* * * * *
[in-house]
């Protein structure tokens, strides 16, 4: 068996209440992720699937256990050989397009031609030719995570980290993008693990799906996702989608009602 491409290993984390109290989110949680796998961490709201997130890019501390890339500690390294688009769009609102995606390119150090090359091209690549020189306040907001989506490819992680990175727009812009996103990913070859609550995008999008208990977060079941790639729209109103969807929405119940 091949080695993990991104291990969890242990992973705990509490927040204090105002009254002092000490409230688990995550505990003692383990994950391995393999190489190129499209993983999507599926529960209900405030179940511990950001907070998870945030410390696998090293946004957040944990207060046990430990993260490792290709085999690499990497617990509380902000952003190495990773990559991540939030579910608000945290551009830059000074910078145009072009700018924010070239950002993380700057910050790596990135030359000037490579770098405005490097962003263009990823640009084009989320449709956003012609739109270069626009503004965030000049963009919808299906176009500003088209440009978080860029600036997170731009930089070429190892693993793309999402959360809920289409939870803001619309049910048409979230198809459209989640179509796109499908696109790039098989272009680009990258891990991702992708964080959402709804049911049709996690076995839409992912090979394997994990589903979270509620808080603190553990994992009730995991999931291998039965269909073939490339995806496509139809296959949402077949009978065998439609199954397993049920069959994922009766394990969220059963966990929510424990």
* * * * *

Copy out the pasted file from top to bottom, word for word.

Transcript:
[in-house]
């Protein structure tokens, strides 16, 4: 068996209440992720699937256990050989397009031609030719995570980290993008693990799906996702989608009602 491409290993984390109290989110949680796998961490709201997130890019501390890339500690390294688009769009609102995606390119150090090359091209690549020189306040907001989506490819992680990175727009812009996103990913070859609550995008999008208990977060079941790639729209109103969807929405119940 091949080695993990991104291990969890242990992973705990509490927040204090105002009254002092000490409230688990995550505990003692383990994950391995393999190489190129499209993983999507599926529960209900405030179940511990950001907070998870945030410390696998090293946004957040944990207060046990430990993260490792290709085999690499990497617990509380902000952003190495990773990559991540939030579910608000945290551009830059000074910078145009072009700018924010070239950002993380700057910050790596990135030359000037490579770098405005490097962003263009990823640009084009989320449709956003012609739109270069626009503004965030000049963009919808299906176009500003088209440009978080860029600036997170731009930089070429190892693993793309999402959360809920289409939870803001619309049910048409979230198809459209989640179509796109499908696109790039098989272009680009990258891990991702992708964080959402709804049911049709996690076995839409992912090979394997994990589903979270509620808080603190553990994992009730995991999931291998039965269909073939490339995806496509139809296959949402077949009978065998439609199954397993049920069959994922009766394990969220059963966990929510424990």